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Performance of Young Adults: The Importance of Different Skills


  • Torberg Falch
  • Ole Henning Nyhus
  • Bjarne Strøm


This paper uses teacher assessments at age 16 in Norwegian comprehensive schools to measure different types of skills. While we follow the literature and interpret test scores in Mathematics and Science as proxy for cognitive skills, we use a novel measure for another type of skills: Performance in behavioral and practical subjects. Using individual register data, we find fairly strong and equal effects of the two types of skills on high school graduation probabilities. However, we find that "non-cognitive" skills has a much larger impact than "cognitive" skills on the probability to receive welfare benefits or being inactive (NEET) at age 22, while the findings are the opposite for the probability of college enrollment.

Suggested Citation

  • Torberg Falch & Ole Henning Nyhus & Bjarne Strøm, 2013. "Performance of Young Adults: The Importance of Different Skills," CESifo Working Paper Series 4124, CESifo Group Munich.
  • Handle: RePEc:ces:ceswps:_4124

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    References listed on IDEAS

    1. James Heckman & Flavio Cunha, 2007. "The Technology of Skill Formation," American Economic Review, American Economic Association, vol. 97(2), pages 31-47, May.
    2. Koedel, Cory & Tyhurst, Eric, 2012. "Math skills and labor-market outcomes: Evidence from a resume-based field experiment," Economics of Education Review, Elsevier, vol. 31(1), pages 131-140.
    3. Pfeifer, Christian & Cornelißen, Thomas, 2010. "The impact of participation in sports on educational attainment--New evidence from Germany," Economics of Education Review, Elsevier, vol. 29(1), pages 94-103, February.
    4. Kelly Bedard & Elizabeth Dhuey, 2006. "The Persistence of Early Childhood Maturity: International Evidence of Long-Run Age Effects," The Quarterly Journal of Economics, Oxford University Press, vol. 121(4), pages 1437-1472.
    5. John M. Barron & Bradley T. Ewing & Glen R. Waddell, 2000. "The Effects Of High School Athletic Participation On Education And Labor Market Outcomes," The Review of Economics and Statistics, MIT Press, vol. 82(3), pages 409-421, August.
    6. Eric A. Hanushek & Ludger Woessmann, 2008. "The Role of Cognitive Skills in Economic Development," Journal of Economic Literature, American Economic Association, vol. 46(3), pages 607-668, September.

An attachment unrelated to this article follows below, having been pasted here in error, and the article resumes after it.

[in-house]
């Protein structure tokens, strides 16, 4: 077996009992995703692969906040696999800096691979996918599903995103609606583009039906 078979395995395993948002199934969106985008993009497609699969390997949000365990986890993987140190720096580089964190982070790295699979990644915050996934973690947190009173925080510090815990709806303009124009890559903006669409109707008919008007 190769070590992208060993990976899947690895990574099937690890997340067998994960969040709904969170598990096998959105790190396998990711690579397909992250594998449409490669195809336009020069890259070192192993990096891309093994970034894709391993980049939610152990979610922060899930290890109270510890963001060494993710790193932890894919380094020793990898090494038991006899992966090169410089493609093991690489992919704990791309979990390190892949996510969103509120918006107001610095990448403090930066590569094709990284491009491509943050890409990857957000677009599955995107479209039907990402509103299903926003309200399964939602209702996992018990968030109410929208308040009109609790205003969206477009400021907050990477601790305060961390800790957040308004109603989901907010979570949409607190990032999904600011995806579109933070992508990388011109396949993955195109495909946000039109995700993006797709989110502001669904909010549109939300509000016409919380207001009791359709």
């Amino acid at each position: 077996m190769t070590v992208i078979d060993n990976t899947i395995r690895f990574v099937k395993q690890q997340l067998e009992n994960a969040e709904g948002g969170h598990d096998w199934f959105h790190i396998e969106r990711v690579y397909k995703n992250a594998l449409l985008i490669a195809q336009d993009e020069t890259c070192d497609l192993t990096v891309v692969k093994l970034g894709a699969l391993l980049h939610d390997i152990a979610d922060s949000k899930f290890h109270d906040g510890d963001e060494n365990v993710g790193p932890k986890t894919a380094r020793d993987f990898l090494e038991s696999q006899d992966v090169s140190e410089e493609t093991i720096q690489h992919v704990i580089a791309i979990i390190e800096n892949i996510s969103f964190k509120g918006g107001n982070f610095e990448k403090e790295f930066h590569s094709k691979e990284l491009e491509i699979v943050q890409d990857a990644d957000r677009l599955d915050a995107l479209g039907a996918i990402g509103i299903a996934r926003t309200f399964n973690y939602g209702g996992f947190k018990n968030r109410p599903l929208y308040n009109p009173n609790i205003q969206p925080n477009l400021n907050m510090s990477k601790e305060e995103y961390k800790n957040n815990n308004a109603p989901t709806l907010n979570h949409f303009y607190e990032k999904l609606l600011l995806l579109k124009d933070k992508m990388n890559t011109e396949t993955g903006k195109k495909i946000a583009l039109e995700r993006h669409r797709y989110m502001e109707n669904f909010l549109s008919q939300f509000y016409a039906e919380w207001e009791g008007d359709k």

7. Rees, Daniel I. & Sabia, Joseph J., 2010. "Sports participation and academic performance: Evidence from the National Longitudinal Study of Adolescent Health," Economics of Education Review, Elsevier, vol. 29(5), pages 751-759, October.
    8. James J. Heckman & Jora Stixrud & Sergio Urzua, 2006. "The Effects of Cognitive and Noncognitive Abilities on Labor Market Outcomes and Social Behavior," Journal of Labor Economics, University of Chicago Press, vol. 24(3), pages 411-482, July.
    9. Erik Lindqvist & Roine Vestman, 2011. "The Labor Market Returns to Cognitive and Noncognitive Ability: Evidence from the Swedish Enlistment," American Economic Journal: Applied Economics, American Economic Association, vol. 3(1), pages 101-128, January.
    10. Rooth, Dan-Olof, 2011. "Work out or out of work -- The labor market return to physical fitness and leisure sports activities," Labour Economics, Elsevier, vol. 18(3), pages 399-409, June.
    11. Bishop, John Hillman, 1989. "Is the Test Score Decline Responsible for the Productivity Growth Decline?," American Economic Review, American Economic Association, vol. 79(1), pages 178-197, March.
    12. Murnane, Richard J & Willett, John B & Levy, Frank, 1995. "The Growing Importance of Cognitive Skills in Wage Determination," The Review of Economics and Statistics, MIT Press, vol. 77(2), pages 251-266, May.
    13. Brunello, Giorgio & Schlotter, Martin, 2011. "Non Cognitive Skills and Personality Traits: Labour Market Relevance and their Development in Education & Training Systems," IZA Discussion Papers 5743, Institute for the Study of Labor (IZA).
    14. Joseph G. Altonji & Charles R. Pierret, 2001. "Employer Learning and Statistical Discrimination," The Quarterly Journal of Economics, Oxford University Press, vol. 116(1), pages 313-350.
    15. Jerik Hanushek & Dennis Kimko, 2006. "Schooling, Labor-force Quality, and the Growth of Nations," Educational Studies, Higher School of Economics, issue 1, pages 154-193.
    16. Yona Rubinstein & James J. Heckman, 2001. "The Importance of Noncognitive Skills: Lessons from the GED Testing Program," American Economic Review, American Economic Association, vol. 91(2), pages 145-149, May.
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    Cited by:

    1. Eric Bettinger & Torbjørn Haegeland & Mari Rege, 2014. "Home with Mom: The Effects of Stay-at-Home Parents on Children's Long-Run Educational Outcomes," Journal of Labor Economics, University of Chicago Press, vol. 32(3), pages 443-467.
    2. Simon Søbstad Bensnes & Bjarne Strøm, 2015. "Earning or learning? The impact of relaxing shop opening hours restrictions on youth employment, education and earnings," Working Paper Series 16515, Department of Economics, Norwegian University of Science and Technology.
    3. repec:eee:cysrev:v:81:y:2017:i:c:p:148-156 is not listed on IDEAS

    More about this item


    skills; grades; high school graduation; NEET; welfare benefits;

    JEL classification:

    • I21 - Health, Education, and Welfare - - Education - - - Analysis of Education
    • J24 - Labor and Demographic Economics - - Demand and Supply of Labor - - - Human Capital; Skills; Occupational Choice; Labor Productivity


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